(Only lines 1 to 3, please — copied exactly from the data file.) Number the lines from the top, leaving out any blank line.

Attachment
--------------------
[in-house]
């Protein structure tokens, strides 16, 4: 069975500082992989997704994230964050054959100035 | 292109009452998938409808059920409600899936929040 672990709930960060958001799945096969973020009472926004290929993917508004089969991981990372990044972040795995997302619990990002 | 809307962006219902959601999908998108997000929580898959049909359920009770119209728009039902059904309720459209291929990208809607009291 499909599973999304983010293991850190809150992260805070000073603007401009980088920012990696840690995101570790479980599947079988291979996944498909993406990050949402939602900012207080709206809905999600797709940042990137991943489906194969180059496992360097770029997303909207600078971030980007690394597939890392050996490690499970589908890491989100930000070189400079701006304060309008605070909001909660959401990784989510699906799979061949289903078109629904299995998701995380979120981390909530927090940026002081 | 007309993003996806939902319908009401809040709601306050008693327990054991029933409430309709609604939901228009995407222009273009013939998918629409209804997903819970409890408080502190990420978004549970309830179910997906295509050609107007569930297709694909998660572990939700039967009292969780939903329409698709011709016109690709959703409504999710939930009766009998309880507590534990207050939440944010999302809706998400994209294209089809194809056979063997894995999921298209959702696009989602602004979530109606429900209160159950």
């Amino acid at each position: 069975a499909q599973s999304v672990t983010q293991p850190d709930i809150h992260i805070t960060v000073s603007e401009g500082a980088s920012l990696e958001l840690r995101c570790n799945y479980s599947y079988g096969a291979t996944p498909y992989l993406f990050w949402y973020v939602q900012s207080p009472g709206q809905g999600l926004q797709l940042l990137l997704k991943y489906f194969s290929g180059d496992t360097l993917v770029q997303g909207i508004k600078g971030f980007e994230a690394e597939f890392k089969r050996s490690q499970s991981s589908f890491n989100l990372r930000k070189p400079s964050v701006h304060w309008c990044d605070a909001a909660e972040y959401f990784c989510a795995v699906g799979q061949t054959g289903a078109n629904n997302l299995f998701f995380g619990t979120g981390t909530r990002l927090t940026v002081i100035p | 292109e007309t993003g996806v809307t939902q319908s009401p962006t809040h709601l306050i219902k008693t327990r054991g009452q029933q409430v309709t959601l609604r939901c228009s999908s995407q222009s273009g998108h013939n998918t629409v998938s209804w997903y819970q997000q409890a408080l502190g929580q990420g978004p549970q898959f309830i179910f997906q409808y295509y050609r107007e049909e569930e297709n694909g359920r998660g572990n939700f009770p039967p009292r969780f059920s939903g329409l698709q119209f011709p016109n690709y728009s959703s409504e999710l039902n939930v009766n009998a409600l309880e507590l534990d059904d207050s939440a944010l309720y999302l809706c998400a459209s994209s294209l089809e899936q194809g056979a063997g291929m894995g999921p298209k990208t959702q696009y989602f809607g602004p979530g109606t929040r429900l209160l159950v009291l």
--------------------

[in-house]
């Protein structure tokens, strides 16, 4: 069975500082992989997704994230964050054959100035 | 292109009452998938409808059920409600899936929040 672990709930960060958001799945096969973020009472926004290929993917508004089969991981990372990044972040795995997302619990990002 | 809307962006219902959601999908998108997000929580898959049909359920009770119209728009039902059904309720459209291929990208809607009291 499909599973999304983010293991850190809150992260805070000073603007401009980088920012990696840690995101570790479980599947079988291979996944498909993406990050949402939602900012207080709206809905999600797709940042990137991943489906194969180059496992360097770029997303909207600078971030980007690394597939890392050996490690499970589908890491989100930000070189400079701006304060309008605070909001909660959401990784989510699906799979061949289903078109629904299995998701995380979120981390909530927090940026002081 | 007309993003996806939902319908009401809040709601306050008693327990054991029933409430309709609604939901228009995407222009273009013939998918629409209804997903819970409890408080502190990420978004549970309830179910997906295509050609107007569930297709694909998660572990939700039967009292969780939903329409698709011709016109690709959703409504999710939930009766009998309880507590534990207050939440944010999302809706998400994209294209089809194809056979063997894995999921298209959702696009989602602004979530109606429900209160159950």
């Amino acid at each position: 069975a499909q599973s999304v672990t983010q293991p850190d709930i809150h992260i805070t960060v000073s603007e401009g500082a980088s920012l990696e958001l840690r995101c570790n799945y479980s599947y079988g096969a291979t996944p498909y992989l993406f990050w949402y973020v939602q900012s207080p009472g709206q809905g999600l926004q797709l940042l990137l997704k991943y489906f194969s290929g180059d496992t360097l993917v770029q997303g909207i508004k600078g971030f980007e994230a690394e597939f890392k089969r050996s490690q499970s991981s589908f890491n989100l990372r930000k070189p400079s964050v701006h304060w309008c990044d605070a909001a909660e972040y959401f990784c989510a795995v699906g799979q061949t054959g289903a078109n629904n997302l299995f998701f995380g619990t979120g981390t909530r990002l927090t940026v002081i100035p | 292109e007309t993003g996806v809307t939902q319908s009401p962006t809040h709601l306050i219902k008693t327990r054991g009452q029933q409430v309709t959601l609604r939901c228009s999908s995407q222009s273009g998108h013939n998918t629409v998938s209804w997903y819970q997000q409890a408080l502190g929580q990420g978004p549970q898959f309830i179910f997906q409808y295509y050609r107007e049909e569930e297709n694909g359920r998660g572990n939700f009770p039967p009292r969780f059920s939903g329409l698709q119209f011709p016109n690709y728009s959703s409504e999710l039902n939930v009766n009998a409600l309880e507590l534990d059904d207050s939440a944010l309720y999302l809706c998400a459209s994209s294209l089809e899936q194809g056979a063997g291929m894995g999921p298209k990208t959702q696009y989602f809607g602004p979530g109606t929040r429900l209160l159950v009291l």